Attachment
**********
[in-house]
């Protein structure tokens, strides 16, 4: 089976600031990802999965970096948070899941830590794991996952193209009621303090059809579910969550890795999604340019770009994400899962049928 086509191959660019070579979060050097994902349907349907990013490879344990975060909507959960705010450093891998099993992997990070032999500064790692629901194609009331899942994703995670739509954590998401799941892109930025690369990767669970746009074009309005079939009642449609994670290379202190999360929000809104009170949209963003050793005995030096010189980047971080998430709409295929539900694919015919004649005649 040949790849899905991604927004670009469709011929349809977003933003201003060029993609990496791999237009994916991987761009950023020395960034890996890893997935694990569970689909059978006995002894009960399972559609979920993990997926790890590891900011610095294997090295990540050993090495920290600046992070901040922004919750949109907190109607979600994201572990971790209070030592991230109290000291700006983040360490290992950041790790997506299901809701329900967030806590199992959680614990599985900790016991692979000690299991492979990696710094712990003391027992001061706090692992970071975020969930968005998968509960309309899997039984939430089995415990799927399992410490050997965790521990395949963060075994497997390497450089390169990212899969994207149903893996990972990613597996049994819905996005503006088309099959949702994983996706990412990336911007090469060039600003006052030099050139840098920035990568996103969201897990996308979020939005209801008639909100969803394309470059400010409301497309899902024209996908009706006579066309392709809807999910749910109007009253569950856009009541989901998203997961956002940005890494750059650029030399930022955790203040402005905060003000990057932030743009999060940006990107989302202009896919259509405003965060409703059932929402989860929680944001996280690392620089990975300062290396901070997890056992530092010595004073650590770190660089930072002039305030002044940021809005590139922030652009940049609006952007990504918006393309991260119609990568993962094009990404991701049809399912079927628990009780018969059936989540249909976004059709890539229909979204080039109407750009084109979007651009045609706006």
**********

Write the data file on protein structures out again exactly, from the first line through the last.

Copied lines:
[in-house]
């Protein structure tokens, strides 16, 4: 089976600031990802999965970096948070899941830590794991996952193209009621303090059809579910969550890795999604340019770009994400899962049928 086509191959660019070579979060050097994902349907349907990013490879344990975060909507959960705010450093891998099993992997990070032999500064790692629901194609009331899942994703995670739509954590998401799941892109930025690369990767669970746009074009309005079939009642449609994670290379202190999360929000809104009170949209963003050793005995030096010189980047971080998430709409295929539900694919015919004649005649 040949790849899905991604927004670009469709011929349809977003933003201003060029993609990496791999237009994916991987761009950023020395960034890996890893997935694990569970689909059978006995002894009960399972559609979920993990997926790890590891900011610095294997090295990540050993090495920290600046992070901040922004919750949109907190109607979600994201572990971790209070030592991230109290000291700006983040360490290992950041790790997506299901809701329900967030806590199992959680614990599985900790016991692979000690299991492979990696710094712990003391027992001061706090692992970071975020969930968005998968509960309309899997039984939430089995415990799927399992410490050997965790521990395949963060075994497997390497450089390169990212899969994207149903893996990972990613597996049994819905996005503006088309099959949702994983996706990412990336911007090469060039600003006052030099050139840098920035990568996103969201897990996308979020939005209801008639909100969803394309470059400010409301497309899902024209996908009706006579066309392709809807999910749910109007009253569950856009009541989901998203997961956002940005890494750059650029030399930022955790203040402005905060003000990057932030743009999060940006990107989302202009896919259509405003965060409703059932929402989860929680944001996280690392620089990975300062290396901070997890056992530092010595004073650590770190660089930072002039305030002044940021809005590139922030652009940049609006952007990504918006393309991260119609990568993962094009990404991701049809399912079927628990009780018969059936989540249909976004059709890539229909979204080039109407750009084109979007651009045609706006």